It doesn't always make them a bad director. It makes them a director that doesn't fall under the notions we receive from auteur theory. What do we make of extremely talented journeyman work-for-hire directors like Robert Wise or Jacques Tournier who were absolutely not the prime movers on their films? What do we make of producers like Jerry Bruckheimer who are arguably more the authors of the films they produce than the director's they hire? What about the old studio system where directors were hired on and off of films by different studio heads? Are these directors of classic films all "hacks" themselves?

    What the exact role of a director is in a given production is very much an open question, and I think its fair to note that in this case the prime creative movers are going to be Kathleen Kennedy, Disney, and to a lesser extant George Lucas. Everyone else is just another technician. And this is not necessarily a bad thing.

    EDIT: More the point, what I'm saying is this movie does not need a "visionary" (I hate this term) director. It needs a steady hand at the tiller who can direct actors and stage action and get the thing in on time and on budget and is competent enough to react to unexpected events on the day. The prime creative decisions are being made upstream from the director. And I don't want to see an incredible director on this because I'd rather see an incredible director with a distinct voice make one of his own films.
    Last edited by DarthLowBudget, Nov 14, 2012
  13. Fleab88 Jedi Grand Master

    Member Since:
    Sep 12, 2012
    star 3
    Agree to disagree. I think a quality director needs to be able to put some of his own artistic style into a film in order to give it something a little extra. I think that is able to be done in episode VII. It just seemed a little off to me when it seemed as though you were saying there was no way the director would have any real significant say in the development of the film. Perhaps it would be fairer to just have a wait and see approach.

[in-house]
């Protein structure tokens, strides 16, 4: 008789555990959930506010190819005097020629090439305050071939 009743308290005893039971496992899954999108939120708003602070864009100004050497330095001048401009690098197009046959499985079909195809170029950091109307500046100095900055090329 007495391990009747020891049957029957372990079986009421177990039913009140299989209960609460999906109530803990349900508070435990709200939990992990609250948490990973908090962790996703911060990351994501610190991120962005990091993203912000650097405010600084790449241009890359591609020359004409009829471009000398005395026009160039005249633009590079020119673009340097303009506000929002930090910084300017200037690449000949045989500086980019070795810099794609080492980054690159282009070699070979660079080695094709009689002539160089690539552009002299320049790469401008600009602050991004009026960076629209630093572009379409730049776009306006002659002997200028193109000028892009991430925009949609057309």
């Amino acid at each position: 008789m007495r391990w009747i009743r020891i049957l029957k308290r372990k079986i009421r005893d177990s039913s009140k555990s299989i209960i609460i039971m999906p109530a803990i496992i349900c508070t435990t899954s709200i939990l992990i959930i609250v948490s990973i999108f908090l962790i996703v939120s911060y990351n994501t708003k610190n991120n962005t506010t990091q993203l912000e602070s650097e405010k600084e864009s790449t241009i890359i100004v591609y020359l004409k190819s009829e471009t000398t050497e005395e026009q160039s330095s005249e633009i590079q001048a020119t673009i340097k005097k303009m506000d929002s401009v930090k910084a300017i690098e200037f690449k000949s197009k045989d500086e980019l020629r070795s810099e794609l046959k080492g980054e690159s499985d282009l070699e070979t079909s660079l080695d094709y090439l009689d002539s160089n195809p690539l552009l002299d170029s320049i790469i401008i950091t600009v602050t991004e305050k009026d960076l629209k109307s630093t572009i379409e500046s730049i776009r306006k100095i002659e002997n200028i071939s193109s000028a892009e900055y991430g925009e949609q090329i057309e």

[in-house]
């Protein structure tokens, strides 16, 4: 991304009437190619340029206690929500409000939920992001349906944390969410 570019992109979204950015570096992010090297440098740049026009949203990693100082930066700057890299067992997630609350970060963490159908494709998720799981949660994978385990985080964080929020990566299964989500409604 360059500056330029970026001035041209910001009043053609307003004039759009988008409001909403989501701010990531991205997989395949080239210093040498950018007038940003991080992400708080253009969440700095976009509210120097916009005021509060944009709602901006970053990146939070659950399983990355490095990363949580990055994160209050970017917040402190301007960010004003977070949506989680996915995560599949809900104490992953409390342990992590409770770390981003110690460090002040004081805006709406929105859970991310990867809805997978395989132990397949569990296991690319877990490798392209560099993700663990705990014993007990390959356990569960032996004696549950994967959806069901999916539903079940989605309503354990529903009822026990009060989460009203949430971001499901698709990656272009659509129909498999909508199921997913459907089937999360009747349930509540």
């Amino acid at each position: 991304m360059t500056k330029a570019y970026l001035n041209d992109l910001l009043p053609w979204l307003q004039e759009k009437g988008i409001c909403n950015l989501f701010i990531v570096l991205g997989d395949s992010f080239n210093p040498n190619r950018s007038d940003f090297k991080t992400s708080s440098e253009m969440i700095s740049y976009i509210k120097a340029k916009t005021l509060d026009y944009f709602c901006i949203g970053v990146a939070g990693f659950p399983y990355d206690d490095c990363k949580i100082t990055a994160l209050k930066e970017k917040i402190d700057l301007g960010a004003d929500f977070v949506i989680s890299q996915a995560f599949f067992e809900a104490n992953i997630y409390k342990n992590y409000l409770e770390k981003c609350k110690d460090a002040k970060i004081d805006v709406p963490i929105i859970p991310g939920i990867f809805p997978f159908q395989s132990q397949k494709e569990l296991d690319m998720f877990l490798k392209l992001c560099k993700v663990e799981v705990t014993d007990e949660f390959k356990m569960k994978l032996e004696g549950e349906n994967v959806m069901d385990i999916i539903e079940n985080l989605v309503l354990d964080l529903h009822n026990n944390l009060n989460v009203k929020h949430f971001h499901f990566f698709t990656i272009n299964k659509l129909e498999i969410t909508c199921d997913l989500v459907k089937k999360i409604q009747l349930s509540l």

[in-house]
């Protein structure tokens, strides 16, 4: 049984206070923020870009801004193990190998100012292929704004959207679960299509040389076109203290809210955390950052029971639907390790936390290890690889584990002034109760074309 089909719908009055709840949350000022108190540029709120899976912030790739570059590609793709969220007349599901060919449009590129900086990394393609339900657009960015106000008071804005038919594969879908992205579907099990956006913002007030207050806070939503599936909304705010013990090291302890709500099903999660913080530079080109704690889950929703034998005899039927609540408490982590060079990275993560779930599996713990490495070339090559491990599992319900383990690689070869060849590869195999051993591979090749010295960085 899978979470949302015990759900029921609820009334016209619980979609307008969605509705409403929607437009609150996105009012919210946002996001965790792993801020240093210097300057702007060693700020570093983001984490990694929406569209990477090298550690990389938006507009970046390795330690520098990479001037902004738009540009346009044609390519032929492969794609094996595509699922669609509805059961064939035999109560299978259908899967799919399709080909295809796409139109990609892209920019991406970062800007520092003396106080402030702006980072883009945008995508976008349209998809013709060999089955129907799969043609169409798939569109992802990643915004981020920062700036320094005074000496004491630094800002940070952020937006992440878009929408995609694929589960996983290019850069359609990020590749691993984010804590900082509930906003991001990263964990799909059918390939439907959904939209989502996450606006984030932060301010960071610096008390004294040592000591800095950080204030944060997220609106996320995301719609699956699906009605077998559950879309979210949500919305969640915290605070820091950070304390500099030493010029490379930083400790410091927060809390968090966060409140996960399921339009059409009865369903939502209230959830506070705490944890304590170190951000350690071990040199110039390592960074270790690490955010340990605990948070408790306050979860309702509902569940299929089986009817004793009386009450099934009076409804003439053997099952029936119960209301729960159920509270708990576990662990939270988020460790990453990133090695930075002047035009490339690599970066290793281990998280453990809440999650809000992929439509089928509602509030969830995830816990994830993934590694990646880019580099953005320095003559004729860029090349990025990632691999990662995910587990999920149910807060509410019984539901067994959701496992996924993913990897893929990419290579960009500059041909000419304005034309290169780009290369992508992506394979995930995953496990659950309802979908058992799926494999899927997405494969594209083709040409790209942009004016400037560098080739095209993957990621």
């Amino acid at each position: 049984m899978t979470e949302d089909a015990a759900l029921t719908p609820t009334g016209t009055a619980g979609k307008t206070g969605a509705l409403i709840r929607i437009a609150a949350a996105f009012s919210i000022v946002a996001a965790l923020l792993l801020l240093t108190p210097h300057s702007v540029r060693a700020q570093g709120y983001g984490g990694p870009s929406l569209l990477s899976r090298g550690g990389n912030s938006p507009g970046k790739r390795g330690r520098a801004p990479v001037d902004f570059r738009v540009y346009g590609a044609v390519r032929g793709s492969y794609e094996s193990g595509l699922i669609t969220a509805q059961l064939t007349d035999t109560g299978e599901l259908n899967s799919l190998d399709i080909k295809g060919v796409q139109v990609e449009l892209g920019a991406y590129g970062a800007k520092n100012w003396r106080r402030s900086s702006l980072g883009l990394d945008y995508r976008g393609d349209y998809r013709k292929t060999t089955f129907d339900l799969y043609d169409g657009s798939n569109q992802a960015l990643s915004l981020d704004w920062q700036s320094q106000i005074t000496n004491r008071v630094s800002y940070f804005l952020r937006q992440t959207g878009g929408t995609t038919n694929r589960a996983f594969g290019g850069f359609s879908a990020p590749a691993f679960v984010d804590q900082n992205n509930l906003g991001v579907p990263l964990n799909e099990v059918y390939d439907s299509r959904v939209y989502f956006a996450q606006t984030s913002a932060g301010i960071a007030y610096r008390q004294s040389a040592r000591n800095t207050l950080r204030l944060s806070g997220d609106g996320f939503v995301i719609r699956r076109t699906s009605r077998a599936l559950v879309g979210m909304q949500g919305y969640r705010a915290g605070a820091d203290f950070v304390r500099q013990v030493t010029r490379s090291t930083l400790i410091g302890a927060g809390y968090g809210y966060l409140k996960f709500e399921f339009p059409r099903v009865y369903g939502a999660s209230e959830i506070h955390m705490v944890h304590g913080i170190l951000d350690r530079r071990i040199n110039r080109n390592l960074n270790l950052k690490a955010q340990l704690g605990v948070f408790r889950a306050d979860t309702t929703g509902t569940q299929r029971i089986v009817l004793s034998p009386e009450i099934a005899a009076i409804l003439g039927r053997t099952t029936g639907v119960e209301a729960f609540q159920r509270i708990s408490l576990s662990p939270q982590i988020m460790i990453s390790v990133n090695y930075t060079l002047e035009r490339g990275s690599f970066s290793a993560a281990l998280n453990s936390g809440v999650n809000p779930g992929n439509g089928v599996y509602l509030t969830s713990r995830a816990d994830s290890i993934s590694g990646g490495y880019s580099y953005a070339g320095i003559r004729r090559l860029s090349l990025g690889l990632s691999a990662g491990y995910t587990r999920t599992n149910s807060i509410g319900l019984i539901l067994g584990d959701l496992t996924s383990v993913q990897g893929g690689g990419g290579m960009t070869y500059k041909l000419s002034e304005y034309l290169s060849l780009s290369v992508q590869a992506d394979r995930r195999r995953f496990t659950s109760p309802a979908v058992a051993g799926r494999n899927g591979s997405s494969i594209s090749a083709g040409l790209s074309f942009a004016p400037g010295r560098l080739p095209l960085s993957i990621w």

14. DarthLowBudget Force Ghost

    Member Since:
    Jan 17, 2004
    star 5
    Well of course we should wait and see as we have literally nothing to go on, but I think we're fooling ourselves if we think we're going to have anything other than a competent journeyman selected, just based on the nature of studio filmmaking these days. And I also don't think that's necessarily a bad thing in this case, but that's because I don't necessarily think that the prime mover on every film is the director.
  15. Alexrd Force Ghost

    Member Since:
    Jul 7, 2009
    star 5
    That's someone's interpretation of what he actually said:

    "Look, Star Wars is one of my favorite movies of all time," J.J. gushed. He added, "I frankly feel that – I almost feel that, in a weird way, the opportunity for whomever it is to direct that movie, it comes with the burden of being that kind of iconic movie and series. I was never a big Star Trek fan growing up, so for me, working on Star Trek didn’t have any of that, you know, almost fatal sacrilege, and so, I am looking forward more then anyone to the next iterations of Star Wars, but I believe I will be going as a paying moviegoer!"

    Source

    I'm not saying that he will be directing. Just that he didn't say 'no'.
  16. Fleab88 Jedi Grand Master

    Member Since:
    Sep 12, 2012
    star 3
    Fair enough. I guess I would simply say it is my personal preference that we get someone who is more than just a yes man. History for me has shown that I prefer films where the director takes more of an active role. Obviously it is no guarantee, and this film could do without and still be great, but it could also really benefit form an invested director I think. It's my personal preference.
  17. DarthLowBudget Force Ghost

    Member Since:
    Jan 17, 2004
    star 5
    I guess I just don't see how being a work-for-hire director precludes interest or investment, or implies that they are going to be a "yes man," that's a whole lot of baggage to lump onto a category that includes most directors of the classic hollywood era.
  18. Fleab88 Jedi Grand Master

    Member Since:
    Sep 12, 2012
    star 3
    Again agree to disagree. Totally respect your opinion though and I see where you are coming from. It also has happened to get us pretty off topic :p
  19. Krueger Chosen One

    Member Since:
    Aug 9, 2004
    star 4
    As the other guy said, we'll agree to disagree. If you've watched (500) Days of Summer you can see Marc Webb's fingerprints all over the new Spider-Man film. Obviously I know it’s a different ball-game if it’s a big studio film, but even then, a director can still inject their own signature style. If Kershner was just a "point and shoot" director, TESB would not be regarded the way it is.
    Last edited by Krueger, Nov 14, 2012